- FG must smash syndicates putting banned substances in travellers’ luggage at airports
It is disturbing that 23 Nigerians convicted of drug trafficking are said to be on death row in Saudi Arabia. The news followed the shocking April 1 execution of a Nigerian woman, Kudirat Adeshola Afolabi, in the kingdom, for drug smuggling. Two Pakistani men and a Yemeni man were also put to death for drug trafficking on the same day, according to the kingdom’s authorities. Convicted drug traffickers are sentenced to death in Saudi Arabia. It is noteworthy that 53 people were executed in the kingdom between January and April.
In a memo to the Minister of Foreign Affairs, Geoffrey Onyeama, the Nigerian Consul-General in Saudi Arabia, Amb. M. S. Yunusa, said: “There are 24 Nigerians who were condemned to death between 2016 and 2018 for drug trafficking in contravention of the Kingdom’s Narcotic and Psychotropic Substances Control Law.” He added that 12 Nigerian women were currently serving various jail terms at Dhahban prison for drug smuggling.
It is a cause for concern that these Nigerians were caught trafficking in drugs. The Senior Special Assistant to the President on Foreign Relations and the Diaspora, Abike Dabiri-Erewa, said of the executed woman and those on death row: “drugs were found in their bodies, including their private parts.”
Ironically, innocent Nigerians are not safe. The envoy also drew attention to “a frightening development that portends grave danger to passengers travelling to the Kingdom of Saudi Arabia through Mallam Aminu Kano International Airport (MAKIA), Kano.” According to him, “Some criminally minded individuals working in cahoots with greedy airline officials at MAKIA, have perfected the art of checking in extra bags containing prohibited drugs, particularly Tramadol, using the particulars of innocent passengers and baggage tags presumably assigned to such passengers travelling to the Kingdom.”
This information is alarming. The consul’s corroboration of the information is equally alarming. Yunusa highlighted the case of one Ms. Zainab Habibu Aliyu, whose father had petitioned the National Drug Law Enforcement Agency (NDLEA) and the Nigeria Police. An investigation led to the arraignment of six suspects in Kano. The accused persons were “charged with conspiring to export Tramadol to the Kingdom of Saudi Arabia and for illegally checking in additional baggage containing the banned substance and linking same to Ms. Zainab Aliyu and Ibrahim Abubakar, passengers on board Ethiopian Airline flight ET 941/ET 402 to Jeddah, Saudi Arabia on 24th December, 2018.”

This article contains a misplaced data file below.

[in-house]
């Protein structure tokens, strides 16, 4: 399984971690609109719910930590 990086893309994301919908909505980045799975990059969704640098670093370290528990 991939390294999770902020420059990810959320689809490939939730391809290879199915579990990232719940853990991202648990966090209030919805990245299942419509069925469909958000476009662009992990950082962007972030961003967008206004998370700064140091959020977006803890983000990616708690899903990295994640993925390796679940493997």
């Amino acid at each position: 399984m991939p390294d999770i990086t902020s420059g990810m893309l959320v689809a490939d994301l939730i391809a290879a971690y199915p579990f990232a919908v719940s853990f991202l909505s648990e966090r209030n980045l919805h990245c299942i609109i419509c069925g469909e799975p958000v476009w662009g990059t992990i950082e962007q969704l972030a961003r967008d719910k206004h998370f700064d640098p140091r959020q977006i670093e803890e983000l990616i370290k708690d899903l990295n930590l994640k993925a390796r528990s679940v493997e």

Also, seven other suspects were arraigned for “tagging additional drug-laden baggage and falsely linking same to Messrs Bashir Usman Sani and Amdani Salisu Maikasuwa.” In yet another case, some suspects were charged with “fraudulently tagging and exporting a bag containing psychotropic drugs suspected to be Tramadol using the passport details of Ibrahim Abubakar Ibrahim.”
The envoy said Bashir Usman Sani, Amadani Salisu Maikasuwa and Ibrahim Abubakar Ibrahim were released on “25th October, 2018 and 25/1/2019 respectively.” This suggests that innocent Nigerians may be criminalised and penalised for drug trafficking in Saudi Arabia. This must not be allowed to happen. The Federal Government should ensure that innocent Nigerians awaiting trial for drug smuggling in the kingdom are released.
Based on the findings, it is necessary to improve security surveillance at the checking-in counters at airports in the country. It is commendable that the Federal Government is treating the issue with seriousness. The Chairman of the Presidential Advisory Committee on Elimination of Drug Abuse, Brig. Gen. Buba Marwa (retd), said airlines involved in instances of wrong baggage tagging would be penalised. In addition, the trials of those accused of checking in extra baggage using the identities of innocent passengers should be treated seriously, and the guilty should be punished.
Innocents shouldn’t suffer for a crime they didn’t commit. However, the authorities should improve socio-economic conditions in the country to discourage drug traffickers whose activities give the country a bad name.